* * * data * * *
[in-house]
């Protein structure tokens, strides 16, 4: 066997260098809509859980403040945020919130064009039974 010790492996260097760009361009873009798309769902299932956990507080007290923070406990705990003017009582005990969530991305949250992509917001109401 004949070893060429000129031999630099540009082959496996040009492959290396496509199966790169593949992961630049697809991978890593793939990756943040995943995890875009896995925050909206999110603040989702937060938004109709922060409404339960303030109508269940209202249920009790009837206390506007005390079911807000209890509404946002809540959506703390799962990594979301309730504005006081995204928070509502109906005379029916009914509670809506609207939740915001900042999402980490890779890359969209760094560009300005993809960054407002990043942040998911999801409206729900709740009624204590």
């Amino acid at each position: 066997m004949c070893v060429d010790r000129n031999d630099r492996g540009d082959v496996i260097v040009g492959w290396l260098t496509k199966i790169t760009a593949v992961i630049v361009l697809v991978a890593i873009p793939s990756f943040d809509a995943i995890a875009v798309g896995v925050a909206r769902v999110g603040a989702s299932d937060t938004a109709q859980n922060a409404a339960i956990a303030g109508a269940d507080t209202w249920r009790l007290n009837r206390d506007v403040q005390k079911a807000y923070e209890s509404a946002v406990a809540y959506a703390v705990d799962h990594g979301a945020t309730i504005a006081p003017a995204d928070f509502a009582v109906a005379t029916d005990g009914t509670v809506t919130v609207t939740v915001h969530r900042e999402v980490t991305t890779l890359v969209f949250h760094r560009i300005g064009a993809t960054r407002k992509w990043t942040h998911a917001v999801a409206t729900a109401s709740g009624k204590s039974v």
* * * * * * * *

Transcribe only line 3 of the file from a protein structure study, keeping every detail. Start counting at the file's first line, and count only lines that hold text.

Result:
């Amino acid at each position: 066997m004949c070893v060429d010790r000129n031999d630099r492996g540009d082959v496996i260097v040009g492959w290396l260098t496509k199966i790169t760009a593949v992961i630049v361009l697809v991978a890593i873009p793939s990756f943040d809509a995943i995890a875009v798309g896995v925050a909206r769902v999110g603040a989702s299932d937060t938004a109709q859980n922060a409404a339960i956990a303030g109508a269940d507080t209202w249920r009790l007290n009837r206390d506007v403040q005390k079911a807000y923070e209890s509404a946002v406990a809540y959506a703390v705990d799962h990594g979301a945020t309730i504005a006081p003017a995204d928070f509502a009582v109906a005379t029916d005990g009914t509670v809506t919130v609207t939740v915001h969530r900042e999402v980490t991305t890779l890359v969209f949250h760094r560009i300005g064009a993809t960054r407002k992509w990043t942040h998911a917001v999801a409206t729900a109401s709740g009624k204590s039974v």